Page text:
Despite my background I have a keen interest in economics and while not being qualified as most here on this site, I understand the dangers of projects being driven by ideology and not demand/requirements. I was shocked to hear that there was no cost/benefit analysis done and the people earning 6 figure salaries unable to tell us how much meeting the targets would cost us.
    Scary especially in the light of similar incompetence in the banking sector.

  44. Brian Woods Says:

    @ denis: Well said!

    “. . .so confident in their ignorance . . .” Lovely:11 out of 10!!

    Thanks for JV reference. Will download and read. He posts regularly on theOilDrum.

    BpW

  45. The Alchemist Says:

    Quick question: what happened to the biomass initiatives? Wasn’t there talk on and off since the mid-90s of anyone with the resources sticking a half acre of willows behind their house?

    I firmly believe that Ireland should have developed a heating policy based around the cultivation of woodland.

  46. Donogh Diamond Says:

    Thanks for all the comments, and apologies if a TV programme on an item like this seems a bit simplistic sometimes – it’s the nature of the beast.
    The central argument of those who are pressing for the major expansion of wind power, but declining to state the upfront costs, seems to be that they cannot give the upfront costs in isolation from future assumptions about fuel costs etc. I don’t understand this. If a car salesman was trying to sell me a hybrid car, he would tell me that it would save me a fortune in the future, but he wouldn’t be able to tell me exactly how much. I would accept this. But if he then said that he couldn’t tell me the price of the car, but that he would have a variable direct debit from my account for the next decade of so, I think I would leave the showroom.
    While I was acutely aware of the danger of viewers confusing the 10 billion euro investment with a 10 billion euro bill to the taxpayer – the argument “but this is private investment” has also been used to justify other infrastructural investments that some people have questioned eg. Metro North and Terminal 2. But in highly regulated markets, where investors have been effectively insured against losses by the State, the only possible sources available to cover any losses is the customer, or the taxpayer.
    The arguments over possible future fuel prices are really interesting, but i think the most interesting philosophical point is the dangers inherent in politicians (or civil servants) “picking winners”, planning for that winner passing the post, and then investing a fortune in preparing that winner for the race. It’s not just that a much better horse might arrive, it’s that it might be a totally different race, run somewhere else, and among entirely unforeseen participants. (yeah, I know I’ve really overstretched that metaphor).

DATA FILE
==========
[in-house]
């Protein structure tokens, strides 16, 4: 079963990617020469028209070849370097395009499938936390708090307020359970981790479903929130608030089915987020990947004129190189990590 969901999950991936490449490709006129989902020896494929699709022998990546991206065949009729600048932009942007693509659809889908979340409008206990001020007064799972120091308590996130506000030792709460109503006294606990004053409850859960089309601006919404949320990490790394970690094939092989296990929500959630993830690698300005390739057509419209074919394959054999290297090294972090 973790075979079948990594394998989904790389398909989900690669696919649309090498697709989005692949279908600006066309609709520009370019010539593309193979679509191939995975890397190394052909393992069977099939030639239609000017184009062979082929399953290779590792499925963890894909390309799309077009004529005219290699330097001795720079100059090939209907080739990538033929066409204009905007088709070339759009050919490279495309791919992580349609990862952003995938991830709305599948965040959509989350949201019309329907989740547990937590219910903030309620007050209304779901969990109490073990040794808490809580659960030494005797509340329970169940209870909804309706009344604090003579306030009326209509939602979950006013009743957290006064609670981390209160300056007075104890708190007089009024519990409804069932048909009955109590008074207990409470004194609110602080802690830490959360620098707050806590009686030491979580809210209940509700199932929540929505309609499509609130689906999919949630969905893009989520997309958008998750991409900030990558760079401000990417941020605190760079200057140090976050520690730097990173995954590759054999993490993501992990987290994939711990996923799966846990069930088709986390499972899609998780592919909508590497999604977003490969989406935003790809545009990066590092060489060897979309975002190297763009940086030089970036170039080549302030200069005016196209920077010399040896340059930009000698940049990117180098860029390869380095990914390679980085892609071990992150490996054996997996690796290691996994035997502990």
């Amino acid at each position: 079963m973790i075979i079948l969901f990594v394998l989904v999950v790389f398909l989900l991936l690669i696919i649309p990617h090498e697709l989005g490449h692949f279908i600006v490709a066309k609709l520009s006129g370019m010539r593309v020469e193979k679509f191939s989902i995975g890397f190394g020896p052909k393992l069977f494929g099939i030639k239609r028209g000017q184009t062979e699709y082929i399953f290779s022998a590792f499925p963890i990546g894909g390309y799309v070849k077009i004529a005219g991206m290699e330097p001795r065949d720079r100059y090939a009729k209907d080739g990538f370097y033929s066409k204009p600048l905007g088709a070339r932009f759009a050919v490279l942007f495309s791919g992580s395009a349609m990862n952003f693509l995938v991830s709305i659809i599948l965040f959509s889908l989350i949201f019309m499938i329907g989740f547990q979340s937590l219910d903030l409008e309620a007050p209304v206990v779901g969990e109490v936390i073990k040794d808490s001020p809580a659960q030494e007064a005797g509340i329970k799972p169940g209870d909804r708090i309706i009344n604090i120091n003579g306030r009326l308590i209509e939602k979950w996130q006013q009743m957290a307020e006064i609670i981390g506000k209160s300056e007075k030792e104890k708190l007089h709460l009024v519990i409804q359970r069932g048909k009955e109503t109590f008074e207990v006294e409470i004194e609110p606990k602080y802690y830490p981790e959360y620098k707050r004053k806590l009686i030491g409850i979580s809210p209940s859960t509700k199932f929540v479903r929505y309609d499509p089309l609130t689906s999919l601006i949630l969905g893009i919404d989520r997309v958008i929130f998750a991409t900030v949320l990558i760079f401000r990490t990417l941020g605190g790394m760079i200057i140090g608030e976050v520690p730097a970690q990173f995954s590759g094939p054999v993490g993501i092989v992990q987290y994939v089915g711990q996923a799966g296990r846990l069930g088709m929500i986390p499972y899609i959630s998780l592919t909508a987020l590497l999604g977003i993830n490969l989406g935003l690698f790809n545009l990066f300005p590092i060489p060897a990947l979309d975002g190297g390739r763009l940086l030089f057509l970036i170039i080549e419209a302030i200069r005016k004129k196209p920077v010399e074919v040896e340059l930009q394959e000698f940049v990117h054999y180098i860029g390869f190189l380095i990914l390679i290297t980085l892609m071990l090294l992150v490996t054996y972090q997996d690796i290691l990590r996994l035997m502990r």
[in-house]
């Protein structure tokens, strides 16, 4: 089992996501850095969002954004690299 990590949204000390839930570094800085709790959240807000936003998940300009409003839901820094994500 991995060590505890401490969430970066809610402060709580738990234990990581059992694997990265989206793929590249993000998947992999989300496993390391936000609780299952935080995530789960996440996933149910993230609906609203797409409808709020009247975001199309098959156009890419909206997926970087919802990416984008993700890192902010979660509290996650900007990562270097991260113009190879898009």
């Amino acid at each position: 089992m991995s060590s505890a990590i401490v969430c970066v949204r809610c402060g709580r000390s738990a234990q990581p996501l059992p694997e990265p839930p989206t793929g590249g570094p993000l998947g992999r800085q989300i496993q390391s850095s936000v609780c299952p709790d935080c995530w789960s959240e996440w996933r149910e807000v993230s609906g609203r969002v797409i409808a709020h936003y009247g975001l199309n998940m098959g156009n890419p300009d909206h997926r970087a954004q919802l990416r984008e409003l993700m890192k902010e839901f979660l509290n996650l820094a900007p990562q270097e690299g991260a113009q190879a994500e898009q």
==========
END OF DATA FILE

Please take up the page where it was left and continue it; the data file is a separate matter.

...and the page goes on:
Thanks again for all the comments.

  47. denis Says:

    Compared to the potential of nuclear energy, willows out the back, cow dung, biomass, windmills and all the rest is either Victorian engineering, or third worldy nonsense, that is not going to give us the energy that we are going to need to provide us with a civilized life style.

  48. The Alchemist Says:

    I disagree Denis. Of course wood won’t replace electricity but it could supplement other energy sources. At the moment, imported Polish ash (the tree not the cinders) is for sale in Ireland at approx €150-€175 per cubic metre (kiln dried at that). Most Irish houses could take a wood-stove. Better our own timber than imported I would have thought. It requires (required) long term planning and foresight.

  49. denis Says:

    @ Alchemist—-run my own house on wood burning stoves, but it is only of limited use for most people.
    I am lucky to have— few neighbours who could object to smoke, access to wood, sheds to store wood, and a place to dump ashes.
    Not practical for apt. living in cities or small towns, and it does put dust into the house, and is not recommended for use in a modern house, where heat recovery systems are now becoming a necessary part of high insulation and air tightness standards.

  50. denis Says:

    You have been fobbed off in a most outrageous way.

    We are going to be paying for this government`s total ineptitude in economics and energy policy for many many years.

    I for one, thank you for your efforts in trying to get some accountability from this hopeless bunch of incompetents, and can only hope that you get some satisfaction from their replacements.

  51. Tecumseh Says:

    @Pat Swords

    Excellent work ! Shame on those you have exposed on the OCEI website – the Prime Time report is just the tip of the iceberg. Hopefully this is the start of a serious discussion on so called “green” technologies.

  52. Wind Generator Pl NE – Save The Planet save money and the right place! | MuchCoupons.com Says: